The woman attempted to read several lines, mouthing incomprehensible words, but quickly tired. Instead, she moved silently back across the room to the object of her work. The girl. She was fast asleep – and as the woman stood over her, her hand creeping into the messenger bag by her side, she stared, not quite at the child, but through her. There was an odd feeling of déjà vu, a sense of seeing the same thing but from a different angle – a parallax – and her eyes glazed over, as she remembered…
That’s it, it was her last one-off job.
She had posed as a stand-in nurse in a retirement home, and sat, bedside, next to the wispy-haired old man, as he lay unconscious from the chloroformed gauze that she had just clamped over his mouth. The sweet smell of it mingled with the jarring stench of dried urine and bleach. As was her usual way, she extracted a syringe and a bottle of pentobarbital from her messenger bag, and pierced the needle into the amber liquid, smoothly drawing up the plunger until it reached the 5 ml mark. Holding it up to the light, she flicked it lightly to diffuse the air bubbles – and then sunk it, with all the finesse of a grave-digger, into the man’s sagging, liver-spotted arm, swiftly pushing the plunger into its barrel. The old man awoke, startled, and tried to shout out, but she immediately covered his mouth with a rolled-up cloth, and held it firmly down as he struggled. His limbs began flailing, and his torso thudded heavily on the bed, again and again – the towel muffling his broken screams. When eventually his body stilled, the woman released, and bubbles of saliva seeped from the side of a twitching mouth – his lifeless eyes, wide in disbelief.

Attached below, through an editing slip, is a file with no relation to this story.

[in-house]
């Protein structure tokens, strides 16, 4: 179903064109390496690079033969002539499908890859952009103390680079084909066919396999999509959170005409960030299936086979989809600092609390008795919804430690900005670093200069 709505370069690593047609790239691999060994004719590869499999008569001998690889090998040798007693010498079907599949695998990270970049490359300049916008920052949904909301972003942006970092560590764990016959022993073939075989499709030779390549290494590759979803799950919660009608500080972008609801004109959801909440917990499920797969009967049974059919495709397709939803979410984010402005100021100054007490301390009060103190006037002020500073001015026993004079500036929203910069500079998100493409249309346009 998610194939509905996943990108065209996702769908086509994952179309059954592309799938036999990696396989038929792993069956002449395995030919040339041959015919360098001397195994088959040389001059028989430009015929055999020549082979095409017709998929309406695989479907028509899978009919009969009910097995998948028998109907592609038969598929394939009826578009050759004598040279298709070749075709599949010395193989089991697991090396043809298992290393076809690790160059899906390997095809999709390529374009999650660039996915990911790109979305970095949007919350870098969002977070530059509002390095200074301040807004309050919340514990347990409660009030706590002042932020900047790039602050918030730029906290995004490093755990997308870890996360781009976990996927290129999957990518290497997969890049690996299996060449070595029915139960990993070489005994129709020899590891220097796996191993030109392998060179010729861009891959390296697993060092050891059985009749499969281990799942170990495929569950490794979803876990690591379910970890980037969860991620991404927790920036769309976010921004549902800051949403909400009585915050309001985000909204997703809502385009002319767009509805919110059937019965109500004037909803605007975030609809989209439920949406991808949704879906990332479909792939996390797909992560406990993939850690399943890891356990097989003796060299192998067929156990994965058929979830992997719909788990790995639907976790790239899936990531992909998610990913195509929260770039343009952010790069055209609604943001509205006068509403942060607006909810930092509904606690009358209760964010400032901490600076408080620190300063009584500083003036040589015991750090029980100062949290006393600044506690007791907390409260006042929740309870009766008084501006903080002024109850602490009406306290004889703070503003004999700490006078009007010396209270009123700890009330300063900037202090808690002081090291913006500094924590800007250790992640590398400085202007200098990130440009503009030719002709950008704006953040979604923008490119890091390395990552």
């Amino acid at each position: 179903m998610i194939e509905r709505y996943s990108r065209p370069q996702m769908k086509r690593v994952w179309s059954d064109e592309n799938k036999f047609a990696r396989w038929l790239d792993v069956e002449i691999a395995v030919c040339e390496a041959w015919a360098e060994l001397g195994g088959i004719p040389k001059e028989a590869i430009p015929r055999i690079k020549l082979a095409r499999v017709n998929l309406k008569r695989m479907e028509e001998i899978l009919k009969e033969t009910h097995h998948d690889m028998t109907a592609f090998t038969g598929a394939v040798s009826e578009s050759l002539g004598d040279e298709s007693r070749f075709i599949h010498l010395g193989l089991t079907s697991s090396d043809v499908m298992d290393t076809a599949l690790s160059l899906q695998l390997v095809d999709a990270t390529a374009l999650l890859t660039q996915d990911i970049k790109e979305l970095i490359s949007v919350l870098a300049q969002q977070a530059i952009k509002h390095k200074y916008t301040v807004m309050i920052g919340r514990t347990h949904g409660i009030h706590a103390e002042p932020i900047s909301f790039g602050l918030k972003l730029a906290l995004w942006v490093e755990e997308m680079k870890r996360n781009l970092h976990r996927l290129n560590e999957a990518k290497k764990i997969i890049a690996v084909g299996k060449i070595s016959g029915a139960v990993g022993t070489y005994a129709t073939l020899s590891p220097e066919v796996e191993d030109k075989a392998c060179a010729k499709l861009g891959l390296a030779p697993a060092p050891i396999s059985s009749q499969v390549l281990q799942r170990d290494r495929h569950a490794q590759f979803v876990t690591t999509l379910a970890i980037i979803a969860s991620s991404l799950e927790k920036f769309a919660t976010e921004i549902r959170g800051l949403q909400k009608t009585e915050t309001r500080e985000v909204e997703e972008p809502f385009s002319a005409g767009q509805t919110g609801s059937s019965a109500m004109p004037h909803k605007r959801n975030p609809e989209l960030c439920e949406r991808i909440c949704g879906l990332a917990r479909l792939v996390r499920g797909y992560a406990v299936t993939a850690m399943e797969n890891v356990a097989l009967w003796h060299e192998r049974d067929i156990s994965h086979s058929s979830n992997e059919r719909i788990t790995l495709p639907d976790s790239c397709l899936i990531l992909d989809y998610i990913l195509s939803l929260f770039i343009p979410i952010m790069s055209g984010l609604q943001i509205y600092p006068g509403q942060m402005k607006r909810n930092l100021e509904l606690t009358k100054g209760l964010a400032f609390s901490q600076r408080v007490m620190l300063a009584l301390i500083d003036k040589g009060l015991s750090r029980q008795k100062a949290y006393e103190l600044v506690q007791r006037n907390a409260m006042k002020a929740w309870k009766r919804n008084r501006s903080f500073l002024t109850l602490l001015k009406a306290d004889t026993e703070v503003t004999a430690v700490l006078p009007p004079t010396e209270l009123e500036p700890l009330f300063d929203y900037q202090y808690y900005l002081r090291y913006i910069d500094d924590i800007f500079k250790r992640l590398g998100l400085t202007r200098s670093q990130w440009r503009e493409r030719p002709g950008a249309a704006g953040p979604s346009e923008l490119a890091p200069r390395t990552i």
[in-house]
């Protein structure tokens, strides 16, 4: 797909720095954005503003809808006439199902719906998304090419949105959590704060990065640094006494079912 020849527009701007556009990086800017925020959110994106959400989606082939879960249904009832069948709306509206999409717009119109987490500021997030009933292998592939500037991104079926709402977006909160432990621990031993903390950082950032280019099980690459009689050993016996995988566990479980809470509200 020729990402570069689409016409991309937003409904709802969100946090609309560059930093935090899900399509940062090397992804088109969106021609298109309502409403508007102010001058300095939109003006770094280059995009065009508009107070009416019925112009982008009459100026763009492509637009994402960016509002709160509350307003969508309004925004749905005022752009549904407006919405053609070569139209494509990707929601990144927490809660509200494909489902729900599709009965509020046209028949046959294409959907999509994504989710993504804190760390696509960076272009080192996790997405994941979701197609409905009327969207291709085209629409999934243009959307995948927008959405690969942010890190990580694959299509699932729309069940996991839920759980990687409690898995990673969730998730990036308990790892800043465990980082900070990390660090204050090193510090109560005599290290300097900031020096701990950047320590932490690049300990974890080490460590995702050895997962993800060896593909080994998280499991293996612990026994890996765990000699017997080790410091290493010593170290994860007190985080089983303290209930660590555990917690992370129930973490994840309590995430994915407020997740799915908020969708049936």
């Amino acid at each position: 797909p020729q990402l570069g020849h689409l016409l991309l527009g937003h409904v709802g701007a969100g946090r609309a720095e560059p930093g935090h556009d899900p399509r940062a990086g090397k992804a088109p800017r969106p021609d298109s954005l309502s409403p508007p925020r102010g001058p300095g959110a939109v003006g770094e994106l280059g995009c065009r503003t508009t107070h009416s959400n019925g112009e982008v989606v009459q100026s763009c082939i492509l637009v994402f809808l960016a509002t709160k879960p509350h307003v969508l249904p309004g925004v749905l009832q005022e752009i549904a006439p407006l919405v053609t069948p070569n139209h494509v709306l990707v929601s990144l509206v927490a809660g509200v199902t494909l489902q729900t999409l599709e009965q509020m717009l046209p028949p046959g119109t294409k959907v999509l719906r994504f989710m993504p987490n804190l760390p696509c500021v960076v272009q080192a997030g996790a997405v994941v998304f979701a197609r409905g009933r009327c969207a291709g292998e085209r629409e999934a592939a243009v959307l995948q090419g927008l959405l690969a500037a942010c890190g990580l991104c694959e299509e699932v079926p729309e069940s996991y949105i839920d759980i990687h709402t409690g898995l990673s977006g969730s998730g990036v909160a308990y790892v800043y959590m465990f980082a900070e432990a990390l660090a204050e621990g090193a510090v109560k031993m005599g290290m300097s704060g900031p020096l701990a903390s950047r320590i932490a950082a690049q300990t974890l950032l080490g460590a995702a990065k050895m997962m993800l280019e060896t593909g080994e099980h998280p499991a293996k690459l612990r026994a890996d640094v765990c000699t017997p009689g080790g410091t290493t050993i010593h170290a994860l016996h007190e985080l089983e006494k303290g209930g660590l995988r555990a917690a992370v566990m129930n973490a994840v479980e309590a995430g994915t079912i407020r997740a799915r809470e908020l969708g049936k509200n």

The intruder remembered all of this, as she looked down at young Jemima, sleeping innocently before her – golden hair billowing around an angelic face. The woman's own expression was stony and soulless, as she felt inside her bag and pulled out the bottle of chloroform and a cloth.
She paused for just a moment to examine her own feelings – for the slightest hint of compunction perhaps, a modicum of emotion, or remorse. But there was nothing, not a twitch. And so the woman continued dousing the gauze with the clear, sweet-smelling liquid.
As she glanced at the girl, she thought to herself how different this job was to all her previous ones…
She had never had to kill a child before.